In December 2019, we consulted on proposals for introducing minimum energy efficiency standards in owner occupied housing, which included potential options for defining cost-effectiveness and technical feasibility, options for compliance and reform of the EPC assessment process. We intend to consult in 2023 on proposals that could inform a Heat in Buildings Bill, and the regulations that would follow, including on energy efficiency standards for owner-occupied homes.

Households in fuel poverty

The Fuel Poverty (Targets, Definition and Strategy) (Scotland) Act sets statutory targets for reducing fuel poverty. It also introduces a new definition which aligns fuel poverty more closely with relative income poverty and requires Scottish ministers to produce a comprehensive strategy to show how they intend to meet the targets. 

The Fuel Poverty strategy (December 2021) includes actions to tackle each of the four drivers of fuel poverty:

  • poor energy efficiency of the home
  • high energy costs
  • low household income
  • how energy is used in the home

We already have a range of energy saving home improvements schemes to support people who have difficulty paying their fuel bills or keeping their home warm.

Further information is available on our home energy and fuel poverty policy.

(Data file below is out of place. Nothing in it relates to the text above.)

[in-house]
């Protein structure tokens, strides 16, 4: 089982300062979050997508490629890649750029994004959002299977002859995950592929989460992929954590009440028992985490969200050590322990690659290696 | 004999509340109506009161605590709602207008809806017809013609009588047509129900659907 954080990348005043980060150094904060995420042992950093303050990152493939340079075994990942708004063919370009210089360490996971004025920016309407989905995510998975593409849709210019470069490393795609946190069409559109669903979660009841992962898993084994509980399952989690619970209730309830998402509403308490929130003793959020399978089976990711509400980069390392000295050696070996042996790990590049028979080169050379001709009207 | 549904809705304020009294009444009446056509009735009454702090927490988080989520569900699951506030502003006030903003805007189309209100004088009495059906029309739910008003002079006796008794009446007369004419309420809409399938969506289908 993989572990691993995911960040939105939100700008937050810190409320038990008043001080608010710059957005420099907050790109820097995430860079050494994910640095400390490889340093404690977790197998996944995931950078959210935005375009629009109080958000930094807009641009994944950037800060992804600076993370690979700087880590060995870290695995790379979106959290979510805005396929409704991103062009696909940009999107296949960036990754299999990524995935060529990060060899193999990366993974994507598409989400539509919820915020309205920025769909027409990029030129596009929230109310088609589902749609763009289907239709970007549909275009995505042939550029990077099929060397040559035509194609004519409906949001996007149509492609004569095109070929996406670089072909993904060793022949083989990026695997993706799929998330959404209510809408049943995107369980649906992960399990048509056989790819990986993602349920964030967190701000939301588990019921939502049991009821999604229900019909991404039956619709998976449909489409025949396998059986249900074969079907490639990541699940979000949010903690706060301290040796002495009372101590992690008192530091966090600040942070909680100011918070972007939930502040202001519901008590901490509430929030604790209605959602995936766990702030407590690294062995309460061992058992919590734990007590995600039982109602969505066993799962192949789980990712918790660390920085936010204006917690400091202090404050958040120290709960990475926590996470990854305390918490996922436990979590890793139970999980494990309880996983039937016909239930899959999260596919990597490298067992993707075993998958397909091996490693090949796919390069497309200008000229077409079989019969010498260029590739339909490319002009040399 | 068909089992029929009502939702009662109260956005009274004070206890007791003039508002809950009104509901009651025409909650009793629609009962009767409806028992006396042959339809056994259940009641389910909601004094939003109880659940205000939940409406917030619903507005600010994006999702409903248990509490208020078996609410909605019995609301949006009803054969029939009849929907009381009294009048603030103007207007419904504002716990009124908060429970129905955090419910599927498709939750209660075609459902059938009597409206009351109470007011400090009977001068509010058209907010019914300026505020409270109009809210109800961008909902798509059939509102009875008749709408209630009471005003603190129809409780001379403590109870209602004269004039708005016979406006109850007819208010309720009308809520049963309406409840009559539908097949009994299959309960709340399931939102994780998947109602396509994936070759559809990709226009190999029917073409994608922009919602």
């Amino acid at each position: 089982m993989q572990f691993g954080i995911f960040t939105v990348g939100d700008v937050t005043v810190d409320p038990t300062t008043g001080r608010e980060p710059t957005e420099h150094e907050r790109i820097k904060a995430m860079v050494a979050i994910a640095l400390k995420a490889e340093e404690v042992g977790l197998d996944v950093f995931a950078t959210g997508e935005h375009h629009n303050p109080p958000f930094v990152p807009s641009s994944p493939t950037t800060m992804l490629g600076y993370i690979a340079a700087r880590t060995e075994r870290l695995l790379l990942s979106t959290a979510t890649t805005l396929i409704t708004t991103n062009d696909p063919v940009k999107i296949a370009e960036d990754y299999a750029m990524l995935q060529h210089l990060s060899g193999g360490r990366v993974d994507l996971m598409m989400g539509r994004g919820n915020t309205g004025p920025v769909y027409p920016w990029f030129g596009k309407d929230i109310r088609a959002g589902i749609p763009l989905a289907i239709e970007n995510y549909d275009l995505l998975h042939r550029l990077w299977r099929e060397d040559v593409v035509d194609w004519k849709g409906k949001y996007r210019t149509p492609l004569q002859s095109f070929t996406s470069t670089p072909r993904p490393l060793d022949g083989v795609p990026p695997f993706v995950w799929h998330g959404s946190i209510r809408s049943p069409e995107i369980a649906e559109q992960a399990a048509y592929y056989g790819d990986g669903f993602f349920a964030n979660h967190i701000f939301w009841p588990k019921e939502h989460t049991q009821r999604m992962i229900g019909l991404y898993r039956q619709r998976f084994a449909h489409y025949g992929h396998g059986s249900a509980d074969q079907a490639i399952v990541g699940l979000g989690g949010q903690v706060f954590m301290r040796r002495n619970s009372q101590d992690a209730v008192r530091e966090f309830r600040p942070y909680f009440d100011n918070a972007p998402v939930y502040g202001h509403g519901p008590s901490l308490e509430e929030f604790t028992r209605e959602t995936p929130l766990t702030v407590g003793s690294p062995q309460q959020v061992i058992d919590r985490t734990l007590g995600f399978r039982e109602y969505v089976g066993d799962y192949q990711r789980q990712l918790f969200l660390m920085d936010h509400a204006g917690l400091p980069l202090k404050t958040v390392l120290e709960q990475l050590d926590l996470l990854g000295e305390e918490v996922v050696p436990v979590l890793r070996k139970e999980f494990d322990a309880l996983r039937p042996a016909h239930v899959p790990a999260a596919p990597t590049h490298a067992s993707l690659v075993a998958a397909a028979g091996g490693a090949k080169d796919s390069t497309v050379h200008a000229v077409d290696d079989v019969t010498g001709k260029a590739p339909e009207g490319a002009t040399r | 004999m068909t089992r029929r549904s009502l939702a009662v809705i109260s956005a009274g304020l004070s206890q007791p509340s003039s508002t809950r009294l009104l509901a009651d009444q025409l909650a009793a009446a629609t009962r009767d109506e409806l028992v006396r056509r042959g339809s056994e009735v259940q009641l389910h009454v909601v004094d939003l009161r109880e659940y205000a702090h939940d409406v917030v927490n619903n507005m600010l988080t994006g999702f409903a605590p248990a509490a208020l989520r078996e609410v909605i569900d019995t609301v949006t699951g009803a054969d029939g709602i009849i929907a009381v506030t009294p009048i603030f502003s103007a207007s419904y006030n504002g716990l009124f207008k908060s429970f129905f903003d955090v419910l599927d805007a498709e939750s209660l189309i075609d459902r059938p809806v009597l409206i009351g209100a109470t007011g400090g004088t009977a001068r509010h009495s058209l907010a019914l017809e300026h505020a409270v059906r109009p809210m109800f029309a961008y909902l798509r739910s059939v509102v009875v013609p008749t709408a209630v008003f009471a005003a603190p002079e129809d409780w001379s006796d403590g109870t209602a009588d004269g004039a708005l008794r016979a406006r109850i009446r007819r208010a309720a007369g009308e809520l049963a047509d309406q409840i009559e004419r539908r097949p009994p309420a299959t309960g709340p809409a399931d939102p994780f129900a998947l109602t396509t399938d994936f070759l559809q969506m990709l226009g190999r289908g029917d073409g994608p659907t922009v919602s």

Standards for domestic heating

Fossil fuel heating systems – such as gas and oil boilers as well as LPG systems – supply space heating (and often hot water) services to around 89% of Scotland’s homes.

Our use of fossil fuel heating systems makes a significant contribution to Scotland’s greenhouse gas emissions, but there are alternatives, such as heat pumps and heat networks, which produce zero direct emissions (ZDE).

To encourage the transition to ZDE heating systems, we will legislate to introduce a new heat standard for Scotland that will require all homes to use ZDE heating systems by a ‘backstop date’ in 2045.

This legislation will support our commitment to phasing out the need to install new or replacement fossil fuel boilers in off gas properties from 2025, and in on-gas areas from 2030.

It may be appropriate to have an earlier ‘backstop date’ for certain types of properties or areas. This could, for example, apply in the ‘low regrets' areas of activity, such as where heat network zones have been identified and a heat network is available, or in high emissions properties, such as those that currently use heating oil or coal as their primary heating fuel.

We will consult further on these proposals during 2022 and, in doing so, we will consider whether these regulations will use the same (or similar) trigger points as those applying to energy efficiency standards.

New build heat standards (NBHS)